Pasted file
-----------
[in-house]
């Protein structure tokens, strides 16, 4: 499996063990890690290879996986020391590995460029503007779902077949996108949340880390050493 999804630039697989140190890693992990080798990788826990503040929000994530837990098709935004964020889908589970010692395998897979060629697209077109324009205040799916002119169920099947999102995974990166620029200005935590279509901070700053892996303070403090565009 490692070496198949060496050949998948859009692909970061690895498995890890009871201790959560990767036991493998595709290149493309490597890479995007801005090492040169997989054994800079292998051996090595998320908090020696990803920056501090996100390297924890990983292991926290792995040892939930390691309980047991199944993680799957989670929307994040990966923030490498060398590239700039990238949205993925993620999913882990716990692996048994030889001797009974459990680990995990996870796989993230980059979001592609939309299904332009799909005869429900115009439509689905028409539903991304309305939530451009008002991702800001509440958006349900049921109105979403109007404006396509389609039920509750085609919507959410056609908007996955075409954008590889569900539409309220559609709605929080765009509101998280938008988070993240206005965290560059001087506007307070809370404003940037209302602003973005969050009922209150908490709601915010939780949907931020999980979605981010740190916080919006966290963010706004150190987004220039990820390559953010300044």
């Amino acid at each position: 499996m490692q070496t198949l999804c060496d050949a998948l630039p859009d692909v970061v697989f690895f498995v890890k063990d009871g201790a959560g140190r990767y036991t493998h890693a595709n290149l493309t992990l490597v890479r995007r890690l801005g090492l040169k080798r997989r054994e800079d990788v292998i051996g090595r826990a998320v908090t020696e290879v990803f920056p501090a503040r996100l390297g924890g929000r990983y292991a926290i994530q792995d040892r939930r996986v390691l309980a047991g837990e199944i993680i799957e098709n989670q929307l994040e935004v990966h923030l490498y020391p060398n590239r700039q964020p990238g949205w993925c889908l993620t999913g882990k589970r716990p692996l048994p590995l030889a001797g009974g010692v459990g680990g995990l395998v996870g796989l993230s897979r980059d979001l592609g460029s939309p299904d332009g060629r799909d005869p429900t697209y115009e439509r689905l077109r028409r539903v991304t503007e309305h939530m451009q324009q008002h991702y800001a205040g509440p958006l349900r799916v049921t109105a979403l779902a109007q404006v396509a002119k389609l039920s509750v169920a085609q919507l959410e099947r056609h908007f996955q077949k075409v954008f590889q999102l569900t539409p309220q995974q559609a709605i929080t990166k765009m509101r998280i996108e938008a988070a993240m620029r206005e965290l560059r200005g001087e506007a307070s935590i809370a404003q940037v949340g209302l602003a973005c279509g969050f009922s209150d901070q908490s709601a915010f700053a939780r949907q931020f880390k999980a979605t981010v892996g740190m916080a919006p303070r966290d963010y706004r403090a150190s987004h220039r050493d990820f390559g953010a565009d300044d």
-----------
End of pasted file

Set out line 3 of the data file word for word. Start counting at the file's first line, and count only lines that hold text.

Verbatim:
């Amino acid at each position: 499996m490692q070496t198949l999804c060496d050949a998948l630039p859009d692909v970061v697989f690895f498995v890890k063990d009871g201790a959560g140190r990767y036991t493998h890693a595709n290149l493309t992990l490597v890479r995007r890690l801005g090492l040169k080798r997989r054994e800079d990788v292998i051996g090595r826990a998320v908090t020696e290879v990803f920056p501090a503040r996100l390297g924890g929000r990983y292991a926290i994530q792995d040892r939930r996986v390691l309980a047991g837990e199944i993680i799957e098709n989670q929307l994040e935004v990966h923030l490498y020391p060398n590239r700039q964020p990238g949205w993925c889908l993620t999913g882990k589970r716990p692996l048994p590995l030889a001797g009974g010692v459990g680990g995990l395998v996870g796989l993230s897979r980059d979001l592609g460029s939309p299904d332009g060629r799909d005869p429900t697209y115009e439509r689905l077109r028409r539903v991304t503007e309305h939530m451009q324009q008002h991702y800001a205040g509440p958006l349900r799916v049921t109105a979403l779902a109007q404006v396509a002119k389609l039920s509750v169920a085609q919507l959410e099947r056609h908007f996955q077949k075409v954008f590889q999102l569900t539409p309220q995974q559609a709605i929080t990166k765009m509101r998280i996108e938008a988070a993240m620029r206005e965290l560059r200005g001087e506007a307070s935590i809370a404003q940037v949340g209302l602003a973005c279509g969050f009922s209150d901070q908490s709601a915010f700053a939780r949907q931020f880390k999980a979605t981010v892996g740190m916080a919006p303070r966290d963010y706004r403090a150190s987004h220039r050493d990820f390559g953010a565009d300044d």